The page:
Security Experts:

PayPal Confirms New Two-factor Authentication Bypass Issue

Researchers have identified a new method that can be used to bypass the two-factor authentication (2FA) mechanism that is supposed to give PayPal customers an extra layer of protection for their accounts.

PayPal's 2FA system, called "Security Key," is designed to ensure that accounts can't be accessed even if login credentials fall into the wrong hands. Such features can be very useful especially since usernames and passwords, which people often use on multiple websites, are regularly obtained by hackers after breaching the databases of various online services.

Researchers at Escalate Internet have found that PayPal's 2FA mechanism can be easily bypassed through Adaptive Payments, a system that enables merchants and developers to manage payments in both simple and complex scenarios.

Companies that use Adaptive Payments require users to connect their PayPal accounts to an application. During this process, customers are redirected to PayPal.com to authenticate the connection by entering their login information. Once this is done, the user is directly logged in to PayPal without being prompted to enter the 2FA code.

"While on the surface this doesn't appear to be a huge security threat because you aren't necessarily sending money to anyone, you're simply connecting to an application within their Adaptive Payments sytem. However, after logging in with just your email address and password on this page, you are fully authenticated. This means you can simply go to PayPal.com and be automatically logged into your account - with the two-step authentication being 100% bypassed!" Escalate Internet wrote in a blog post.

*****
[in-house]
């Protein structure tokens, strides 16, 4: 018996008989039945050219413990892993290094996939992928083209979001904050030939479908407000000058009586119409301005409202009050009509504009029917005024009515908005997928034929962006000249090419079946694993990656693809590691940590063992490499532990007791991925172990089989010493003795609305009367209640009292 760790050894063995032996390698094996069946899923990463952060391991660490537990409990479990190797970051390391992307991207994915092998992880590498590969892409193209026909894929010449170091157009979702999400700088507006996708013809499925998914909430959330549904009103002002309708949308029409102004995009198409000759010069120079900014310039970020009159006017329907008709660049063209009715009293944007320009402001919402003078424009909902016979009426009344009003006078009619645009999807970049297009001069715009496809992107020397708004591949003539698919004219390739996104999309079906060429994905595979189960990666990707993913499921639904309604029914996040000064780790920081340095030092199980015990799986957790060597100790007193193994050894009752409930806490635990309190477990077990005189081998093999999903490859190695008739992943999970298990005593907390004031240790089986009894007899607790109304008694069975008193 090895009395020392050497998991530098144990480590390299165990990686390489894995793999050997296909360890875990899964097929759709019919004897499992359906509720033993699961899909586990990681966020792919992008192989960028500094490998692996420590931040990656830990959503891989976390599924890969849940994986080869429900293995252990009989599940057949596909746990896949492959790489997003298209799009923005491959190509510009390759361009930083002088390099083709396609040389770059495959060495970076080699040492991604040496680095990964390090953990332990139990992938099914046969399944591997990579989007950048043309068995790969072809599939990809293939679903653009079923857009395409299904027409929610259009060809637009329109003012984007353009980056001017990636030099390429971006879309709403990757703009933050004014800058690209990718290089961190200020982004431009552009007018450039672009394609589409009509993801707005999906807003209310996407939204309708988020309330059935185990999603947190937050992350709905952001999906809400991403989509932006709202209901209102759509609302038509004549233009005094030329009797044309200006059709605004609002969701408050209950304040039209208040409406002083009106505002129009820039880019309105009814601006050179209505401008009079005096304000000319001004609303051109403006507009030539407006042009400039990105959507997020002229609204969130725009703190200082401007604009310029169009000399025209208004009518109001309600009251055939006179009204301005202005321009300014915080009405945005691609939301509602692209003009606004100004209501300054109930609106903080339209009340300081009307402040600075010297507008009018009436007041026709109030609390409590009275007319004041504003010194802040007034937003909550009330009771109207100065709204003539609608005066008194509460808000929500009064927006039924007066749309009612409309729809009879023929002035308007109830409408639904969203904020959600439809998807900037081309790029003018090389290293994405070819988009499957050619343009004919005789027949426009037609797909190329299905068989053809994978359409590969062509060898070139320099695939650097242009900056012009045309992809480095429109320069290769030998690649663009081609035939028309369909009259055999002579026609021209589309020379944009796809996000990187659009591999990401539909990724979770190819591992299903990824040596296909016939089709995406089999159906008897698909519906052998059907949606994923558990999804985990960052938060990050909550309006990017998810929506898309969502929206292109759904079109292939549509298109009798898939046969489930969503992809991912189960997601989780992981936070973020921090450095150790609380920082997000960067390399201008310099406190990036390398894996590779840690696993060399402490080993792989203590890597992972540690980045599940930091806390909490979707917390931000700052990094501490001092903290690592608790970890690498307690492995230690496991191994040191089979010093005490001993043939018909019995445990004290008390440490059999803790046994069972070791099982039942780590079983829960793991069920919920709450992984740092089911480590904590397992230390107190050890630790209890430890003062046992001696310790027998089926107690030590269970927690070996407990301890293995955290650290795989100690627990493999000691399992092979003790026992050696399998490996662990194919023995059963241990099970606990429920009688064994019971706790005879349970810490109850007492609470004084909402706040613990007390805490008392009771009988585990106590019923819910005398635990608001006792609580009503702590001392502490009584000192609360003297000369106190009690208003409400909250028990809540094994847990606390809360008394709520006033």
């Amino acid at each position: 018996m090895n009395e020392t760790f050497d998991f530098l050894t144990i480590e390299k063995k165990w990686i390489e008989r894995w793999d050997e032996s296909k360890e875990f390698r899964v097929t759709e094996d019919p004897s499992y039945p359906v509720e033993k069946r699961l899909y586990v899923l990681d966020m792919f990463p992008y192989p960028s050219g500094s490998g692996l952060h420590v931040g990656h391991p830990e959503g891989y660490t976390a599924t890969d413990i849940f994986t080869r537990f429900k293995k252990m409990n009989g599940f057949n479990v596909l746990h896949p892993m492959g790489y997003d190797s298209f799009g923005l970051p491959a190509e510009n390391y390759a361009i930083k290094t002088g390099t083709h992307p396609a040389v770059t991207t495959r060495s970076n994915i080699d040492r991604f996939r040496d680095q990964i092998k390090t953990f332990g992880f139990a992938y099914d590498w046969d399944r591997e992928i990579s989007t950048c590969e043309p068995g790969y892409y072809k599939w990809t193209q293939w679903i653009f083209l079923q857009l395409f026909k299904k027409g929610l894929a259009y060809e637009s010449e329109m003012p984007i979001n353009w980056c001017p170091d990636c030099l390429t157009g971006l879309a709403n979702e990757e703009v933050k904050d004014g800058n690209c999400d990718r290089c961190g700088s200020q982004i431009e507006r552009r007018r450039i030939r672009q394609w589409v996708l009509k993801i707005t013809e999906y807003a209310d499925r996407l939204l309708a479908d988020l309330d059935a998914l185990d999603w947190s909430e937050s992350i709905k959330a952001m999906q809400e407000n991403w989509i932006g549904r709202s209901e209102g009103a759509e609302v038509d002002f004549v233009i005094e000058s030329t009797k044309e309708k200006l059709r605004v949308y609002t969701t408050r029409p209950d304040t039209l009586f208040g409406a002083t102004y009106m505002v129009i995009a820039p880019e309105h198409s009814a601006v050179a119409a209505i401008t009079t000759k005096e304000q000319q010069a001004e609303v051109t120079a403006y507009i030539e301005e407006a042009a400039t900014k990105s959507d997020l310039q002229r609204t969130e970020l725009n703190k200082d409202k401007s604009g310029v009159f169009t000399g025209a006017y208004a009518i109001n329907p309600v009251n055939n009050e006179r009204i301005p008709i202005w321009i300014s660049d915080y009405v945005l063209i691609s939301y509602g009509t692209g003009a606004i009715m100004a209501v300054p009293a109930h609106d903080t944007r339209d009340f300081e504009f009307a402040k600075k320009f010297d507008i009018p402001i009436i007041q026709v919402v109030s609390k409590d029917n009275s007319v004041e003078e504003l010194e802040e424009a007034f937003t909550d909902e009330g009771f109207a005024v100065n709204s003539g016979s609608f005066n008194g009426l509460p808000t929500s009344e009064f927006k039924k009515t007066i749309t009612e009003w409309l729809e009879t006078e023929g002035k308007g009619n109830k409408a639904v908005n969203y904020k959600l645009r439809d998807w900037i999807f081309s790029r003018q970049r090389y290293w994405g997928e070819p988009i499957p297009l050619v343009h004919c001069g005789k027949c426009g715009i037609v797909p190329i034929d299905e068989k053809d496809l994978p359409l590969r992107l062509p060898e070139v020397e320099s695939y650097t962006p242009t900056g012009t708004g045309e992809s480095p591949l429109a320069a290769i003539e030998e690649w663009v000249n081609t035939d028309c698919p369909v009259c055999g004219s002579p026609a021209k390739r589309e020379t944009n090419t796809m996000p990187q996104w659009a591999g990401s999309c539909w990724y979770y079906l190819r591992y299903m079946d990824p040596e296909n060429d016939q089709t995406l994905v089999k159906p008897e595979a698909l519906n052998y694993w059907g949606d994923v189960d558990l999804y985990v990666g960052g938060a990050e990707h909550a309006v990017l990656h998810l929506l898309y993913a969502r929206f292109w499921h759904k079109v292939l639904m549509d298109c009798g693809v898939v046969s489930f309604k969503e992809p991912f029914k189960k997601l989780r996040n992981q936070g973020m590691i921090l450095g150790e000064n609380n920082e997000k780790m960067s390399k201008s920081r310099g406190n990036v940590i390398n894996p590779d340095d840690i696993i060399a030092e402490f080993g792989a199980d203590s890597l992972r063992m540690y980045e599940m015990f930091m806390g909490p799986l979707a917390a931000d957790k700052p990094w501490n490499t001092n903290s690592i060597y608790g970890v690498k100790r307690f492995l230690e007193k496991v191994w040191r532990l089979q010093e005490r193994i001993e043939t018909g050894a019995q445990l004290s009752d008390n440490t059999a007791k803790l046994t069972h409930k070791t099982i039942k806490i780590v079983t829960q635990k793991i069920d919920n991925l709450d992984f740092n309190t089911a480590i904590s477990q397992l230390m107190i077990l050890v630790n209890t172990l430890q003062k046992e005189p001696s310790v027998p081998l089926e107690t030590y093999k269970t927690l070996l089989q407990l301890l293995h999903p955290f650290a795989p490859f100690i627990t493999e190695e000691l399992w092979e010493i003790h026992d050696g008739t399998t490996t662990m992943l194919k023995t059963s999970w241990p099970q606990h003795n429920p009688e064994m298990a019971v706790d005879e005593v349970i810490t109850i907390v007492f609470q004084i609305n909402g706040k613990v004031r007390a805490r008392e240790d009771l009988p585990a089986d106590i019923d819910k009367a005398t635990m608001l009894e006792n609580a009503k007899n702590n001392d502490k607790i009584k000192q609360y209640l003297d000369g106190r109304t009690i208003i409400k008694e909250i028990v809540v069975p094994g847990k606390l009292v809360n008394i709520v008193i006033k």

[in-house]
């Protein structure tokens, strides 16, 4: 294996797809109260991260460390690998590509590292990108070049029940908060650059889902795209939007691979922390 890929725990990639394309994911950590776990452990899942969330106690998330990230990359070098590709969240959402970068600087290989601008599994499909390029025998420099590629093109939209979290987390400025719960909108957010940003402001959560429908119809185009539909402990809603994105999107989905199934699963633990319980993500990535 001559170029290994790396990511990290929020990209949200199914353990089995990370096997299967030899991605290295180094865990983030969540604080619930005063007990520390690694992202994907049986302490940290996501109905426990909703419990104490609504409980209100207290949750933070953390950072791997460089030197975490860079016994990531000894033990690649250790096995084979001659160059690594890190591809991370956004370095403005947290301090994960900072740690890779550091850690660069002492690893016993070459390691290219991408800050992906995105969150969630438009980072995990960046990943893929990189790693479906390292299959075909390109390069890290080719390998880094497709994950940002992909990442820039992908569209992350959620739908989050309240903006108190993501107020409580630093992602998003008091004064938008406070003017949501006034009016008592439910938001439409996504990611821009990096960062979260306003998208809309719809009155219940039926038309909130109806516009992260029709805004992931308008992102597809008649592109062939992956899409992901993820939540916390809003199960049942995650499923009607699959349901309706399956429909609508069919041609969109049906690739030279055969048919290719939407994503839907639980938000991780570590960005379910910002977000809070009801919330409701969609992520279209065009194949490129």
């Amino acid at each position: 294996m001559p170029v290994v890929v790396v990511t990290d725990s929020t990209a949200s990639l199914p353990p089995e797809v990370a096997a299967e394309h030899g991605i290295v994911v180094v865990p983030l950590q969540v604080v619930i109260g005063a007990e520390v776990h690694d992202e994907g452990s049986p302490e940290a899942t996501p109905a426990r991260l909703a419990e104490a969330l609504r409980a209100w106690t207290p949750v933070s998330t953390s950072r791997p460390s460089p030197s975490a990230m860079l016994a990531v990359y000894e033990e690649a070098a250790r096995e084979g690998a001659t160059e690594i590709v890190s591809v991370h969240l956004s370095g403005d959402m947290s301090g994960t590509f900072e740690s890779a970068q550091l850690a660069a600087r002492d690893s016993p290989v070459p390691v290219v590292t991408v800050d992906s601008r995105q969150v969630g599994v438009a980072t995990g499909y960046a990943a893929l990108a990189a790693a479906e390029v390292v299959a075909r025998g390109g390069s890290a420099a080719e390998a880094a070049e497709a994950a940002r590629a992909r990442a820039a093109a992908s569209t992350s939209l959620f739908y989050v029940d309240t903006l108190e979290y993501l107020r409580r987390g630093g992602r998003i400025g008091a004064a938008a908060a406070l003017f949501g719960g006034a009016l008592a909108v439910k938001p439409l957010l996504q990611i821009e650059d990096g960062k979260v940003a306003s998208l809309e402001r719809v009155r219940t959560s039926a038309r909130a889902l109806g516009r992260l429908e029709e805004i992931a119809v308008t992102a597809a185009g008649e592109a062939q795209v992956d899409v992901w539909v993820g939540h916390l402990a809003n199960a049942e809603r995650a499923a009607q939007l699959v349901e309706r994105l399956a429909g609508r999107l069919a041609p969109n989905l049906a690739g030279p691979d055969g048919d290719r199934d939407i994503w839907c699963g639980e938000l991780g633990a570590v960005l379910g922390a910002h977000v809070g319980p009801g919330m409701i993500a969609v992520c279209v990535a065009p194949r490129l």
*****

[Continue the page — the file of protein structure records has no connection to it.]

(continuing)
Contacted by SecurityWeek, PayPal says it's aware of the issue and is working on fixing it.

"We are aware of a two-factor authentication (2FA) issue that is limited to a small amount of integrations with Adaptive Payments. 2FA is an extra layer of security some customers have chosen to add to their PayPal accounts. We are working to get the issue addressed as quickly as possible. It is important to clarify that 2FA provides extra assurance to keep accounts secure, however usernames and passwords are still required to gain access to all PayPal accounts," a PayPal spokesperson said in an emailed statement.

"Customers who do not use the PayPal security key (physical card or SMS codes) as an additional step to log into their accounts are not impacted in any way. If you have chosen to add 2FA to your PayPal account, your account will continue to operate as usual on the vast majority of PayPal product experiences," PayPal added. "We have extensive fraud and risk detection models and dedicated security teams who work to help keep our customers’ accounts secure from fraudulent transactions, everyday. We apologize for any inconvenience caused to affected customers who use our 2FA process and we will continue to work hard to address this issue."

A similar method that can currently be used to circumvent PayPal's 2FA feature has been described by Australian researcher Joshua Rogers. He has found that the protection mechanism can be bypassed by linking an eBay account to a PayPal account. This is a feature that enables eBay users to save time when they sell or buy items.

During the setup process, customers are taken to a PayPal page where they're asked to log in to their accounts. Once this is done, users can visit www.paypal.com and they're logged in, without having to enter the 2FA code, even if they have the extra layer of protection enabled.

According to Rogers, who reported his findings two months ago, this works even without an eBay account. Users can directly visit the PayPal page for linking accounts and the bypass is successful.

In June, Duo Security demonstrated  how to get past PayPal's Security Key through the iOS and Android applications provided by the payment processor. At the time, the company promised to roll out a permanent fix for the issue by July 28.

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Eduard Kovacs (@EduardKovacs) is a contributing editor at SecurityWeek. He worked as a high school IT teacher for two years before starting a career in journalism as Softpedia’s security news reporter. Eduard holds a bachelor’s degree in industrial informatics and a master’s degree in computer techniques applied in electrical engineering.